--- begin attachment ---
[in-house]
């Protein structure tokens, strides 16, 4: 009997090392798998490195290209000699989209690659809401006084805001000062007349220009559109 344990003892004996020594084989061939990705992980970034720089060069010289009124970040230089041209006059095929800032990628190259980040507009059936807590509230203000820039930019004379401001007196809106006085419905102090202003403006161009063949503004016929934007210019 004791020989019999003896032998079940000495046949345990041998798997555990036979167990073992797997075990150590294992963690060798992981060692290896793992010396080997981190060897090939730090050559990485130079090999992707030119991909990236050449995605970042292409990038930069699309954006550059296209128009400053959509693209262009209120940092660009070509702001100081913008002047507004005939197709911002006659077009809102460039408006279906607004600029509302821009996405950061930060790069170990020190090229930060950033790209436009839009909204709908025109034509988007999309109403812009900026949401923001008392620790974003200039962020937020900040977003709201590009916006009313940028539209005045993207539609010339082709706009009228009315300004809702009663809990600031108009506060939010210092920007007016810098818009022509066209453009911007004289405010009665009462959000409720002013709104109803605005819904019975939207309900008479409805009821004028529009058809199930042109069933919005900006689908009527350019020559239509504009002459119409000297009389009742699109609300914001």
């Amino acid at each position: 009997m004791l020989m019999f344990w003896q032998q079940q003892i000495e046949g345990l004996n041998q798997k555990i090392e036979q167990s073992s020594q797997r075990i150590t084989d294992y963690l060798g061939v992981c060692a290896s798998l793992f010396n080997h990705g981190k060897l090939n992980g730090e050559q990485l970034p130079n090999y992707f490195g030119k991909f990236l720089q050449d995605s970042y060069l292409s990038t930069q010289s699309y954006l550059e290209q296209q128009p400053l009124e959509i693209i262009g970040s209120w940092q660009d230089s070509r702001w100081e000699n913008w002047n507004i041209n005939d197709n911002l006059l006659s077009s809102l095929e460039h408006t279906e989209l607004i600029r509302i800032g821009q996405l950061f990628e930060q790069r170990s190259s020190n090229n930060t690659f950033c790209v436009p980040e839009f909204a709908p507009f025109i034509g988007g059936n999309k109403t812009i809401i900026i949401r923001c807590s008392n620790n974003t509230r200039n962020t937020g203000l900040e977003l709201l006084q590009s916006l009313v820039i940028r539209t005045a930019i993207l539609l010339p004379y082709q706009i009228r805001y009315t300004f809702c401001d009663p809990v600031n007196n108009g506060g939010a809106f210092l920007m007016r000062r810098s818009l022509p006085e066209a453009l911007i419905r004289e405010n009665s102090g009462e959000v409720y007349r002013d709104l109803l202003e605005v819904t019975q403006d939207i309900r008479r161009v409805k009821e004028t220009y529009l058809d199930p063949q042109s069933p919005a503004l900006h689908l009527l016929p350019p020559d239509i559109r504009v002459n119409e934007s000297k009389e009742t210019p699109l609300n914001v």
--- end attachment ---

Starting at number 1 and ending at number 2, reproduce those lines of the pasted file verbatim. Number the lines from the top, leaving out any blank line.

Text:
[in-house]
């Protein structure tokens, strides 16, 4: 009997090392798998490195290209000699989209690659809401006084805001000062007349220009559109 344990003892004996020594084989061939990705992980970034720089060069010289009124970040230089041209006059095929800032990628190259980040507009059936807590509230203000820039930019004379401001007196809106006085419905102090202003403006161009063949503004016929934007210019 004791020989019999003896032998079940000495046949345990041998798997555990036979167990073992797997075990150590294992963690060798992981060692290896793992010396080997981190060897090939730090050559990485130079090999992707030119991909990236050449995605970042292409990038930069699309954006550059296209128009400053959509693209262009209120940092660009070509702001100081913008002047507004005939197709911002006659077009809102460039408006279906607004600029509302821009996405950061930060790069170990020190090229930060950033790209436009839009909204709908025109034509988007999309109403812009900026949401923001008392620790974003200039962020937020900040977003709201590009916006009313940028539209005045993207539609010339082709706009009228009315300004809702009663809990600031108009506060939010210092920007007016810098818009022509066209453009911007004289405010009665009462959000409720002013709104109803605005819904019975939207309900008479409805009821004028529009058809199930042109069933919005900006689908009527350019020559239509504009002459119409000297009389009742699109609300914001």